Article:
Consumer columnist David Lazarus and reporter Tiffany Hsu talk about some of their favorite stories of the day.

Darden Restaurants Inc., the parent of eateries such as Olive Garden and Red Lobster, said it will not bump any of its full-time employees down to part-time status to save on healthcare costs once President Obama’s reforms go into effect.

Come 2014, when the healthcare law is set to go into effect, Darden said its 45,000 full-time workers will keep their status. All full-timers, whether hourly or salaried, will have access to the same insurance coverage, the company said.

Video chat: Join us at 2:30 p.m.

  • Also
  • Darden Photo: Darden
  • Outrageous fast food menu items Photos: Outrageous fast food menu items
  • Papa John's to raise pizza prices if 'Obamacare' survives: CEO Papa John's to raise pizza prices if 'Obamacare' survives: CEO
  • Starbucks goes glam with $450 stainless steel gift card [Google+ Hangout] Starbucks goes glam with $450 stainless steel gift card [Google+ Hangout]

The Orlando, Fla., business has 185,000 employees in total, three quarters of them part-time.

But all of Darden’s more than 2,000 restaurants will have full-time hourly employees on staff because “that is what it takes to fully deliver the experience guests expect,” the company said in a statement.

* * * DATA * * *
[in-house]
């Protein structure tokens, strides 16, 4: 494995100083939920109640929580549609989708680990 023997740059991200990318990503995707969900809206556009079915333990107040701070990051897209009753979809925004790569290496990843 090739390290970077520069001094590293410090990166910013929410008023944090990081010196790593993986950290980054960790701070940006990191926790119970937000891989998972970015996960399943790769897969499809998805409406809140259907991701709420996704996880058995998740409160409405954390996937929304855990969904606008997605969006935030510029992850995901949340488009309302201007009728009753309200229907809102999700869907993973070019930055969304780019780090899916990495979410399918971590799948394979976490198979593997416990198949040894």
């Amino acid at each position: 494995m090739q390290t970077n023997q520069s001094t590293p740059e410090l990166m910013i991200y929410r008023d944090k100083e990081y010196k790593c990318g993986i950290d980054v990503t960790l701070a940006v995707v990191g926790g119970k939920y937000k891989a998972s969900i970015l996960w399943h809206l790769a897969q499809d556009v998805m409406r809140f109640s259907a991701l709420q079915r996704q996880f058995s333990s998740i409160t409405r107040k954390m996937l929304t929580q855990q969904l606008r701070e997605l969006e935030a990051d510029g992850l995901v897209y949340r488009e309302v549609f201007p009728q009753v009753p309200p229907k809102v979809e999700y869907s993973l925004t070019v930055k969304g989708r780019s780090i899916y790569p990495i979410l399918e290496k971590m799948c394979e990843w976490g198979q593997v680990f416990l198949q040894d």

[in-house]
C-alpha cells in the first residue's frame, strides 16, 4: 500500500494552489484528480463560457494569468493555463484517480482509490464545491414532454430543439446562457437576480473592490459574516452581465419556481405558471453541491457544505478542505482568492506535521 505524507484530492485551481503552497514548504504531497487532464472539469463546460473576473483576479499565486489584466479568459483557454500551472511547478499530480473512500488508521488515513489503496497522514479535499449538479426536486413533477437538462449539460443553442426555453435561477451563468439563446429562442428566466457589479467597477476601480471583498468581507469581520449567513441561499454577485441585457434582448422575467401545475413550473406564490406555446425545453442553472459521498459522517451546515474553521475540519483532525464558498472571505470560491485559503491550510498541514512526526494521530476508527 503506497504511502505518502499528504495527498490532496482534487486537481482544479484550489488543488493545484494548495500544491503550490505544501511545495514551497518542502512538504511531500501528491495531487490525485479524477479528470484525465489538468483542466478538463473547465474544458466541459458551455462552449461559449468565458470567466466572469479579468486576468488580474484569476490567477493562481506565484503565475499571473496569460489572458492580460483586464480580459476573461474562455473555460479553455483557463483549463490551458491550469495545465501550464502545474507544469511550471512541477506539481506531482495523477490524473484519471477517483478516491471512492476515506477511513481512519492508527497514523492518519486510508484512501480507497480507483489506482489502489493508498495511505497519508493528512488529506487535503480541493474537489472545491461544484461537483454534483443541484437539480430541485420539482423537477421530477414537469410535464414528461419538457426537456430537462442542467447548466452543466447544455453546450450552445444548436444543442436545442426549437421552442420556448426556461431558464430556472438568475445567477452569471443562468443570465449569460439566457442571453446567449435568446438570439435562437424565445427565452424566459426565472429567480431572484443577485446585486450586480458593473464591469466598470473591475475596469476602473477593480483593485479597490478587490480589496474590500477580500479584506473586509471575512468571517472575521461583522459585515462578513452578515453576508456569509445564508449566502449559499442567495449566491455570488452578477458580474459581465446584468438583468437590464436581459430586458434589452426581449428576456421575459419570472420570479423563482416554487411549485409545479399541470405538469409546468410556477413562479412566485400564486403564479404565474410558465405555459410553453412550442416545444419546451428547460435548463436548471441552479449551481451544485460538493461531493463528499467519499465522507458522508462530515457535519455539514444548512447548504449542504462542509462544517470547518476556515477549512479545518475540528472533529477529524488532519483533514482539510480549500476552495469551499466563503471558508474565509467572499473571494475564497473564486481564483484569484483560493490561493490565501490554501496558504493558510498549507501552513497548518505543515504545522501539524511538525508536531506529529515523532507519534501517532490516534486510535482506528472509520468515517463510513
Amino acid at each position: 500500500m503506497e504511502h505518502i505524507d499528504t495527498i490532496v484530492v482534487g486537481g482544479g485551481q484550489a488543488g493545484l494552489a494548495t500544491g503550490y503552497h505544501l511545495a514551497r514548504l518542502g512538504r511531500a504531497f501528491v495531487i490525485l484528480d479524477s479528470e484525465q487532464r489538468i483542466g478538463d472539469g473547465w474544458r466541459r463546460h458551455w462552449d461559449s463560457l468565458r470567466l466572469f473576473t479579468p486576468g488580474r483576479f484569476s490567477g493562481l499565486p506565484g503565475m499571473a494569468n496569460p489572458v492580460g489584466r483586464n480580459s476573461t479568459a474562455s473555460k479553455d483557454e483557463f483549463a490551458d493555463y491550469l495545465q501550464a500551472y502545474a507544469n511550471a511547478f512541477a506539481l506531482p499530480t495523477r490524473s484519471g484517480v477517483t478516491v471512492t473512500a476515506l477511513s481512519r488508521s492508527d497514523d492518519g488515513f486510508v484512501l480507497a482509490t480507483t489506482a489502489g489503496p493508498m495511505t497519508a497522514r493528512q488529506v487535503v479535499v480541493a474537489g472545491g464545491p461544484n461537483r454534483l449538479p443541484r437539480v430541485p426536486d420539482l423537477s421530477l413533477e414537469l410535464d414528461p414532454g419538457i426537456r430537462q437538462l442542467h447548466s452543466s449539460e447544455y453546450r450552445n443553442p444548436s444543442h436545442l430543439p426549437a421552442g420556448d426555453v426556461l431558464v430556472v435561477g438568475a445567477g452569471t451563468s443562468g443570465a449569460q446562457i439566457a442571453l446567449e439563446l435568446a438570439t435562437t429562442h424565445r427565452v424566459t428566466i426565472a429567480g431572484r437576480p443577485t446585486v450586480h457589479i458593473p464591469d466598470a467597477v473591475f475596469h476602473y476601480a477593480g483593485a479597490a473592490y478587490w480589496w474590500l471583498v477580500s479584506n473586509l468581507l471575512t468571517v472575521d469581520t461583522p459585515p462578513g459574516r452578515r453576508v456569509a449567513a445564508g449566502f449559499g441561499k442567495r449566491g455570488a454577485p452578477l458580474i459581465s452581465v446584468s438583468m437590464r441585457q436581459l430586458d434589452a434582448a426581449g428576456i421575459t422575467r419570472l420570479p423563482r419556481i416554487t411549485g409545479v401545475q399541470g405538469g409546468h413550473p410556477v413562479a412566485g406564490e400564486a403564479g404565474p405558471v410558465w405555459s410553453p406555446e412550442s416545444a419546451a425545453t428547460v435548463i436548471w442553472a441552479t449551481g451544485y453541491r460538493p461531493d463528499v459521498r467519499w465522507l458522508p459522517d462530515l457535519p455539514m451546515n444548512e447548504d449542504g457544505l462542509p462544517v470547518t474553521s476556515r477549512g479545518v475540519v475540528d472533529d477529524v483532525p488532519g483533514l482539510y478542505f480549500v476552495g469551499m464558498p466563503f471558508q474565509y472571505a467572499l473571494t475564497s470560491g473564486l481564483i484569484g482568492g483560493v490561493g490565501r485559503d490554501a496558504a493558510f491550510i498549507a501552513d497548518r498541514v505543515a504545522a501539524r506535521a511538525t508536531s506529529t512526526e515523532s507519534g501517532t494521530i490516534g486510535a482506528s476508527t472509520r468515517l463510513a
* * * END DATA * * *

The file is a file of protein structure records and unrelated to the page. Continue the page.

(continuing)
The promises, according to the statement, were meant as “firm and hopefully reassuring commitments” to the company’s full-time employees.

Darden had tried to measure the potential costs of healthcare reform by hiring more part-time workers in a controversial four-market test earlier this year.

Provisions of the healthcare overhaul would force Darden and other large companies to offer basic health insurance to full-time workers or face fines. The restaurant industry, which generally operates on slim margins, has complained that the requirement could be devastating.

But data collected during the tests showed that full-time workers were “integral” to success and guest satisfaction and employee engagement, according to a statement from Darden Chief Executive Clarence Otis.

The company this week lowered its profit and revenue projections for the quarter ended Nov. 25. The cost-cutting tests — along with the resulting “negative media coverage” — were partly responsible for the sour outlook, according to Darden.

Consumer columnist David Lazarus and reporter Tiffany Hsu will talk about this and other stories in a live video chat at 2:30 p.m. You can join in on the conversation by leaving your questions or comments below.

ALSO:

Darden's Olive Garden, Red Lobster sales disappoint

Darden Restaurants to buy Yard House chain for $585 million

Marilyn Hagerty's Olive Garden review now something else entirely